‘Mean Girls’ deserves a seat at the cool kids’ table

Bebe Wood, Renee Rapp and Avantika in "Mean Girls."

Bebe Wood, Renee Rapp and Avantika in “Mean Girls.”Jojo Whilden/Paramount PicturesCNN — 

“Mean Girls” earns its seat at the cool kids table, behind the strength of an insanely talented cast, catchy songs, nods to the original movie and ageless (if familiar) lessons about life in high school. That still leaves the challenge of differentiating itself from the Disney Channel/teen-musical pack, but ultimately, it’s a ton of fun, a too-rare commodity whether that’s at the theater or streaming.

Tina Fey’s fingerprints are all over this adaptation of the musical spun out of the 2004 film, as she and Tim Meadows repeat roles as a teacher and principal in addition to Fey’s screenplay and producing credits.

Still, directors Samantha Jayne and Arturo Perez Jr. squarely build the film on the shoulders of the junior contingent, as well as the catchy and clever songs courtesy of composer Jeff Richmond and lyricist Nell Benjamin.

This time, it’s Angourie Rice (“Mare of Easttown”) as Cady Heron, the wide-eyed newcomer to the world of high-school cliques, having been schooled by her mom (Jenna Fischer) in Kenya.

After some awkward moments Cady falls in with a pair of colorful outcasts, Janis (“Moana’s” (Auli’i Cravalho) and Damian (Jaquel Spivey), who are at first essentially taking pity on her.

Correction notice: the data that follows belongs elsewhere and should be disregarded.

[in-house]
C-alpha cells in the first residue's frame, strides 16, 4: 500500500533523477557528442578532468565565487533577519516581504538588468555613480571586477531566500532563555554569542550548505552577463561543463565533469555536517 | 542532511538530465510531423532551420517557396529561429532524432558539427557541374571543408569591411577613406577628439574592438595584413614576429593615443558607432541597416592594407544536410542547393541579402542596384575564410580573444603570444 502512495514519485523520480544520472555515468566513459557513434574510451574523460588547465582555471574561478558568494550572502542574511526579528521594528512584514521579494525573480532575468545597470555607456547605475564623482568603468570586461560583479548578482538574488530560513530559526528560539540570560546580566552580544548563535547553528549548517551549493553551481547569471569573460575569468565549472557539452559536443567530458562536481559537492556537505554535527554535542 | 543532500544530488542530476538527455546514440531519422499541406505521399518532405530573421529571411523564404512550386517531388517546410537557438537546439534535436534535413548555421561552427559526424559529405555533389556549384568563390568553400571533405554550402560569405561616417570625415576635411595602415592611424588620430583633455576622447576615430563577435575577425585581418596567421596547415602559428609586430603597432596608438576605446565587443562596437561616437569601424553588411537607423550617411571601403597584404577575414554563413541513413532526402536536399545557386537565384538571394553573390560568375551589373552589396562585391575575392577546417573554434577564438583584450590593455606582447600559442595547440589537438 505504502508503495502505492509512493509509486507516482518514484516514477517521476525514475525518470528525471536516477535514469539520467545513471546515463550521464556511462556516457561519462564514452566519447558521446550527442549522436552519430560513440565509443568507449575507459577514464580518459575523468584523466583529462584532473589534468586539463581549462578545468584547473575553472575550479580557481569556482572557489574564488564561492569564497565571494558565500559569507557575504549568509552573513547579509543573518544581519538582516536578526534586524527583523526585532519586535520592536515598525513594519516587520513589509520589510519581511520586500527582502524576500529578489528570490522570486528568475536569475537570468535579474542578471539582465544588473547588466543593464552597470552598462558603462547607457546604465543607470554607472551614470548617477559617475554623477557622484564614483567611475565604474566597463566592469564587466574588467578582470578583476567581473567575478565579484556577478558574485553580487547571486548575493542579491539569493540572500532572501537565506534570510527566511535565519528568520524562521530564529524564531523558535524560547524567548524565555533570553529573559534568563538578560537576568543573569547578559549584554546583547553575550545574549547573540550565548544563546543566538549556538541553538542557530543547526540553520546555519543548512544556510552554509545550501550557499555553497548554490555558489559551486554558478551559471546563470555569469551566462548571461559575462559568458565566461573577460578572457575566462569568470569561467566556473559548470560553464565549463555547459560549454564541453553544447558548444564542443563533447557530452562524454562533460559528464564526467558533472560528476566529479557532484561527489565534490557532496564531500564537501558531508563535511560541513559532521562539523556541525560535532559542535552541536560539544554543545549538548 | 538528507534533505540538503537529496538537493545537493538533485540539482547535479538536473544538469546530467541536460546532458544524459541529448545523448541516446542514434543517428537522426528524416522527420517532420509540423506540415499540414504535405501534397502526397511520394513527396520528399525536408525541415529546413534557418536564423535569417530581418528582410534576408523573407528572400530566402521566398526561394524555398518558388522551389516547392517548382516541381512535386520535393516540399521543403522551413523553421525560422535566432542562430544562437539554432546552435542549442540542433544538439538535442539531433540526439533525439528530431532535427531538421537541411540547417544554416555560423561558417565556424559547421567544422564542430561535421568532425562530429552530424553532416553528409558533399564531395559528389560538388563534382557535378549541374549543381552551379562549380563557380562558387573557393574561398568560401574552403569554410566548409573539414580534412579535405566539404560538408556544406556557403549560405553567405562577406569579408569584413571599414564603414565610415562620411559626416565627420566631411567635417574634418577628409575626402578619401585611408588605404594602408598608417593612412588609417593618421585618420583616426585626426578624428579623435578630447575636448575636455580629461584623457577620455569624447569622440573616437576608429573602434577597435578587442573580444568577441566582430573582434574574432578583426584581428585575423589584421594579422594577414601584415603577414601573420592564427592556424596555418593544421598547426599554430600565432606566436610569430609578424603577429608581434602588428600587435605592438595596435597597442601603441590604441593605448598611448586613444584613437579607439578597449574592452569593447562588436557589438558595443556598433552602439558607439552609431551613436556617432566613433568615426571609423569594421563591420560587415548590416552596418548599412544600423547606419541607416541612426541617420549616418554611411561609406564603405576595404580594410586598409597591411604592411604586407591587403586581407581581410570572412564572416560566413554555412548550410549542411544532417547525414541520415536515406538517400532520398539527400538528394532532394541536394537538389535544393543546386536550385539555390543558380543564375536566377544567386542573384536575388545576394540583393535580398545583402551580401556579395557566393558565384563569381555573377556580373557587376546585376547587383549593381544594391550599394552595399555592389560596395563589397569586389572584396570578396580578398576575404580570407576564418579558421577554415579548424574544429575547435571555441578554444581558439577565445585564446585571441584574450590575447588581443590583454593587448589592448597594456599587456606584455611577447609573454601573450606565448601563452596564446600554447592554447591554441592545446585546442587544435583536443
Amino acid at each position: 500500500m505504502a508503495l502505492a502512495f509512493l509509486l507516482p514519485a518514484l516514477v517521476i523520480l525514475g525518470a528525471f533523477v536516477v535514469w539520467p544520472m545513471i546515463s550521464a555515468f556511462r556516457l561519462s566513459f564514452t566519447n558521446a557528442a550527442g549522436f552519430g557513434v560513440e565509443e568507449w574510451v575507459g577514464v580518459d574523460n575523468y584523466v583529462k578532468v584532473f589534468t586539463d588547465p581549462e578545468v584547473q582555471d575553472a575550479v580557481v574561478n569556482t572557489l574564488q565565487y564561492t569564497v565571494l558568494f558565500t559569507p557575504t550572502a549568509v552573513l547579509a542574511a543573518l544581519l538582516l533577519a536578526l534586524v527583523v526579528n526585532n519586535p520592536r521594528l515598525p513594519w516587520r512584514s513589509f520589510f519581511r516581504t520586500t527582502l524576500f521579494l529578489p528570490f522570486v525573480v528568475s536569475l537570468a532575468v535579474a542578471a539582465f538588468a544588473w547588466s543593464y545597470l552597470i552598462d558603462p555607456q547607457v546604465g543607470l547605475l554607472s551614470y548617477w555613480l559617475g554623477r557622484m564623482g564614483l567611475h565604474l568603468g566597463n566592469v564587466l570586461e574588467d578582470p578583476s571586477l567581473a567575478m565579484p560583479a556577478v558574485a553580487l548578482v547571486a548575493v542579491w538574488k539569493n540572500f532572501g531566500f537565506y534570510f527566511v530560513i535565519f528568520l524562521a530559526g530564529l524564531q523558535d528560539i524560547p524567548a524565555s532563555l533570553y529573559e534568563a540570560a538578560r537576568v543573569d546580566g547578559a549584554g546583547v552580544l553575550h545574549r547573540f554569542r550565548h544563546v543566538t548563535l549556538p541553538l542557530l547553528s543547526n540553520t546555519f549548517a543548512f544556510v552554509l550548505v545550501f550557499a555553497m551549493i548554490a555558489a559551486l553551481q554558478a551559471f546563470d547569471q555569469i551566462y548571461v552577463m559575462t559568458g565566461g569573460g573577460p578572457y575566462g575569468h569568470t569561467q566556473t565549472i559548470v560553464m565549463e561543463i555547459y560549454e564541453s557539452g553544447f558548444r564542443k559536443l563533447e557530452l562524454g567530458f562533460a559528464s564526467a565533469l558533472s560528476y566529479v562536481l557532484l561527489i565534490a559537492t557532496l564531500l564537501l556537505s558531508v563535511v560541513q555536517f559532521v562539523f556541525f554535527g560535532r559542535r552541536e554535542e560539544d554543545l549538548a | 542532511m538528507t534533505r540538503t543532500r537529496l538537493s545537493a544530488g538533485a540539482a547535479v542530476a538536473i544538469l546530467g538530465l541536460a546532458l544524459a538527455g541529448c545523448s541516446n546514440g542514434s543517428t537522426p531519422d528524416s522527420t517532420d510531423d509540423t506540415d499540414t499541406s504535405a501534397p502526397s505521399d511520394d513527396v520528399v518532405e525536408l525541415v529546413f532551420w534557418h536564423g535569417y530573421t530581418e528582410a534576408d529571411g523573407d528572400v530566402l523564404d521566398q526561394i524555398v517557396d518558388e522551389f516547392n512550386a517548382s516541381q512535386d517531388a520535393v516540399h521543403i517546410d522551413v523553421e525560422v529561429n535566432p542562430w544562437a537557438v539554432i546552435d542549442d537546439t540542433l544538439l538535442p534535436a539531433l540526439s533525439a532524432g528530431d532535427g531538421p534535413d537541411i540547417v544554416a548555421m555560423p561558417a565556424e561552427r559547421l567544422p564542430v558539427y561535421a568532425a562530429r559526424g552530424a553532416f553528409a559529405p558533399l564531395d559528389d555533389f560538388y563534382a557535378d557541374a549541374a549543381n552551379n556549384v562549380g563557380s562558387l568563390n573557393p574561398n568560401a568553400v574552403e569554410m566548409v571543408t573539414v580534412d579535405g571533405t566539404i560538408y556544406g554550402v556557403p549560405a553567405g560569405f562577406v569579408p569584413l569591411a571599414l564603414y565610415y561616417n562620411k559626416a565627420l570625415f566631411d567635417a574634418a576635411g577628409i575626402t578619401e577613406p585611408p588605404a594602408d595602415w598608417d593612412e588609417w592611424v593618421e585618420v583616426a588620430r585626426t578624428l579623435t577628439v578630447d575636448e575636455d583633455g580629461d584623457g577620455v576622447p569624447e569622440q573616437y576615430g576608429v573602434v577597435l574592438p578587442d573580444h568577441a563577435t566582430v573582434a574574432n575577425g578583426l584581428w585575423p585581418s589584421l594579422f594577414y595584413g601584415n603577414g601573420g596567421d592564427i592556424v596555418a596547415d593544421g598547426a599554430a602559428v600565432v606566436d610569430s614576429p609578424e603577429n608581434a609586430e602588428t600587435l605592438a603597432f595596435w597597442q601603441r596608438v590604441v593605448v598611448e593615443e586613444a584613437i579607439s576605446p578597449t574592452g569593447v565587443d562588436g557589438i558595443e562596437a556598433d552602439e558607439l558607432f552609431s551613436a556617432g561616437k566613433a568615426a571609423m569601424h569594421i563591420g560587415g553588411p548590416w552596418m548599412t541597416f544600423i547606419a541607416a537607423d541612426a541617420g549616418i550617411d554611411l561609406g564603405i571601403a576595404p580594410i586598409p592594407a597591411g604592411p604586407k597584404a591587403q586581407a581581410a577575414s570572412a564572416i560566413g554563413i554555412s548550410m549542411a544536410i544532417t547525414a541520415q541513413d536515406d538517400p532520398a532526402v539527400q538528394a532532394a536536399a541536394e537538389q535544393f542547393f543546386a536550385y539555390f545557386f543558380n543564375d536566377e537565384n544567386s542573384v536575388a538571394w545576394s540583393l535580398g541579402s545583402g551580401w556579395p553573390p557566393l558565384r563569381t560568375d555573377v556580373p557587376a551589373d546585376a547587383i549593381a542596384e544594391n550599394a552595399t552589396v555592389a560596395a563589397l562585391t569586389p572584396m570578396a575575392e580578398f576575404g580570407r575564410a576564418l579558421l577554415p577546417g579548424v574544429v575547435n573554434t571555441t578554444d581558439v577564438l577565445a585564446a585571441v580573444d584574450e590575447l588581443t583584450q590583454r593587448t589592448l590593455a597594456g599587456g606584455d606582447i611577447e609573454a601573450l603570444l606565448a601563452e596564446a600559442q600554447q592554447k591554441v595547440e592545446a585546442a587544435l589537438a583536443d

To everyone’s surprise, though, Cady receives an invitation to sit with the school’s queen bee, Regina George (“The Sex Lives of College Girls” star Reneé Rapp), who along with her two loyal sidekicks (Bebe Wood, Avantika) lords over the student body, a dynamic nicely encapsulated by the song “Apex Predator.”

A brilliant math student, the sheltered Cady also experiences a bad bout of “calculust,” as she amusingly sings, over Aaron (Christopher Briney), who happens to be Regina’s ex, and thus off limits if she wishes to preserve her spot in the cool-girl tier. Still, she’s operating as a sort-of double agent, infiltrating Regina’s trio on behalf of Janis, while slowly being seduced by the intoxicating lure of sitting atop the teen pecking order.

Layne and Perez Jr. nicely transfer that from stage to screen and into the 2020s, with viral videos that fly by at dizzying (sometimes a little too dizzying) speeds. The core relationships and issues, however, transcend time, and the best of the music unspools with infectious energy, as well Fey-like irreverence toward musical conventions.

“Mean Girls” adds to a strong lineup of recent musicals, with “The Color Purple” and the filmed-from-the-stage “Waitress,” with more (including the two-part “Wicked”) on the way.

The main hurdle is separating this material from the buffet of teens and music via TV and streaming, but frankly, it’s probably https://berikanlah.com enough to give a new cohort a fresh introduction to “Mean Girls,” and the best seat in the house for Cravalho’s rendition of “I’d Rather Be Me” or Rapp belting out “World Burn.”

“Mean Girls” might recycle old tropes about high school’s caste system, but for those who just want a boisterous couple of hours in a theater, it aces that test.

“Mean Girls” premieres January 12 in US theaters. It’s rated PG-13.

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